The quilted spread covered the bed. Bright red and blue. A giant-sized Confederate flag quilt. My first thought was one of amazement. How could a quilt that’s 150+ years old be so vibrant? Neither the dark blue or dark red showed the least bit of fading.

If you’ve ever been on an old house tour, you’ll know the tour guides don’t discuss every item in every room. If they did, the tour would take days. Generally, guides highlight the most unique items. Or the ones with the most interesting histories.

In the bedroom, my tour guide walked right to the bed and rested her hand on it. She said she wasn’t going to talk about what was on the quilt because she knew people had strong feelings about it. But that, on her tours, she liked to point out the quilt because it was handmade by one of their members. Hand stitching and all. (I took a photo of it, but simply cannot bring myself to include it with this post.)

That’s when the low hum in my head, the one that started with my first visit to their website—turned into a fire station four-alarm ear-piercing scream.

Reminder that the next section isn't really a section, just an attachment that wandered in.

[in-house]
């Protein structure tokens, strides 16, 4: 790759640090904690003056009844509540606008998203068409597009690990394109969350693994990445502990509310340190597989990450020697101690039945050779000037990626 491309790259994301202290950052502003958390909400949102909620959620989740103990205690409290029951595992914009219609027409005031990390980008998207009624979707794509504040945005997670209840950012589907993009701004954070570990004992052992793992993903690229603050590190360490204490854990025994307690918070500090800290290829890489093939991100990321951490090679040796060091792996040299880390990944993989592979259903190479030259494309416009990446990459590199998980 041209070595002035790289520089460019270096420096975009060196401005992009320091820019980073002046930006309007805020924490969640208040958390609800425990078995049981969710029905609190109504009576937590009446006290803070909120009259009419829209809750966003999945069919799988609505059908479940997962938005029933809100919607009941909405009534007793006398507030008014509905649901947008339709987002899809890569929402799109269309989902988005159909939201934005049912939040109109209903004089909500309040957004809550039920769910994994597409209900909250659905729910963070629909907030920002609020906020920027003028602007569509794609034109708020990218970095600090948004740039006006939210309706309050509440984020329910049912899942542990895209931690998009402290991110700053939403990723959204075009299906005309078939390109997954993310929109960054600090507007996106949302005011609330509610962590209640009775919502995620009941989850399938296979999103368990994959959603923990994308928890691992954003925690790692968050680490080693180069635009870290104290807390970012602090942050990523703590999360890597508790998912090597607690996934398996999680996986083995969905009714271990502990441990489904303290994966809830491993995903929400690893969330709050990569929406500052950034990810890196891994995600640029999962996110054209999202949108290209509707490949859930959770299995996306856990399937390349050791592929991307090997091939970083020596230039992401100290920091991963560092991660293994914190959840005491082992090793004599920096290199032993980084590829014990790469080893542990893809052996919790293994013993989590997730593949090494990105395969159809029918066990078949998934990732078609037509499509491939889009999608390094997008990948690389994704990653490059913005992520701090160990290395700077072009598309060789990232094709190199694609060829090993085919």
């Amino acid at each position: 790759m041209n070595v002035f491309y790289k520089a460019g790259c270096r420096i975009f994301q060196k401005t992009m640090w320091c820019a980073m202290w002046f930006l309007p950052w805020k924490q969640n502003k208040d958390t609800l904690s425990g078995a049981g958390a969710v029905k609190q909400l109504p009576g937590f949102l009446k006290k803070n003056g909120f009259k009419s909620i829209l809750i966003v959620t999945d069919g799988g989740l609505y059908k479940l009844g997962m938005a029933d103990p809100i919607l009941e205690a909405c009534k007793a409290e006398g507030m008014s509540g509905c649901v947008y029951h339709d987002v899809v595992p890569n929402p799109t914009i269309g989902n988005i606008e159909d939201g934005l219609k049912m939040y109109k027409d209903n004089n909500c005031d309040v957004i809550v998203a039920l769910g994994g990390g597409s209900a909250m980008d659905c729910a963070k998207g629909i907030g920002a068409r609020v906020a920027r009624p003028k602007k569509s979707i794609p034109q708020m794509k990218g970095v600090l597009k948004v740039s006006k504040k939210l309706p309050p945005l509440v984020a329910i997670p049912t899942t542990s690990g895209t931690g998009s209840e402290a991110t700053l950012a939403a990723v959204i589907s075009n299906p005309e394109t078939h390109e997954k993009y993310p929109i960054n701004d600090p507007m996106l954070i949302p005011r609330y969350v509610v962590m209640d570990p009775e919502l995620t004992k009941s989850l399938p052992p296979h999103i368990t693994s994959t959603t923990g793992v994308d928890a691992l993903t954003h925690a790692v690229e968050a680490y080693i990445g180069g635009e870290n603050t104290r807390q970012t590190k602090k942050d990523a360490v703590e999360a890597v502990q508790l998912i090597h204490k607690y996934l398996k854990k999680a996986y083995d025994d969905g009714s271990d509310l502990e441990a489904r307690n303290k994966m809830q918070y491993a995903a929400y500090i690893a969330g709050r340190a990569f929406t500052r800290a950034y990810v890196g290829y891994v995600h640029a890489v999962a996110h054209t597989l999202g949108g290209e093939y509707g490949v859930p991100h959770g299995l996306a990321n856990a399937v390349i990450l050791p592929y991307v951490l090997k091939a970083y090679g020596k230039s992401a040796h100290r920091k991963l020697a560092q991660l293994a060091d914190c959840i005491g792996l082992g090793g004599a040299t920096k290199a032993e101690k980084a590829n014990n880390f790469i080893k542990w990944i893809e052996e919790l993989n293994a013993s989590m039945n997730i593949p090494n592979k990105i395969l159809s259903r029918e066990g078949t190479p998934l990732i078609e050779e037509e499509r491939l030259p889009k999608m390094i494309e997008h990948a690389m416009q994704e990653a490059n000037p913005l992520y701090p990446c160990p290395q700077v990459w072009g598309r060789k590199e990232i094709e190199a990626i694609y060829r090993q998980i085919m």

That’s when I knew. This place really was about the Confederate flag and what it represents to most of us. If it were about history and about a period home, then a quilt made by a current member would have no place on a bed highlighting the 1860s. And no tour guide would highlight it on a tour.

After that, the tour couldn’t end fast enough. I wanted away from the negativity and ugliness I felt by being there.

It still bothers me that I gave $5 to the Sons of the Confederate. No matter what their public mission statement, the tour guide acknowledged that many of the members have strong racist ideations. And, even more horrifying, they likely have racist actions. While $5 may not be much in the scheme of their organization with its members (“including blacks,” I was told several times), it’s still $5.

Stop Racism Sign


I tell myself I paid $5 to see the lovely antebellum house but it doesn’t help. Not one single bit.

There’s More

I hope you will come back next week when I share two more stories that left me sad and angry. Both at the same time. Hint: I titled next week’s post, “On Being Called a Nazi in Middle Tennessee.”

Yep, that happened.

Links to Referenced SSL Blog Posts Above: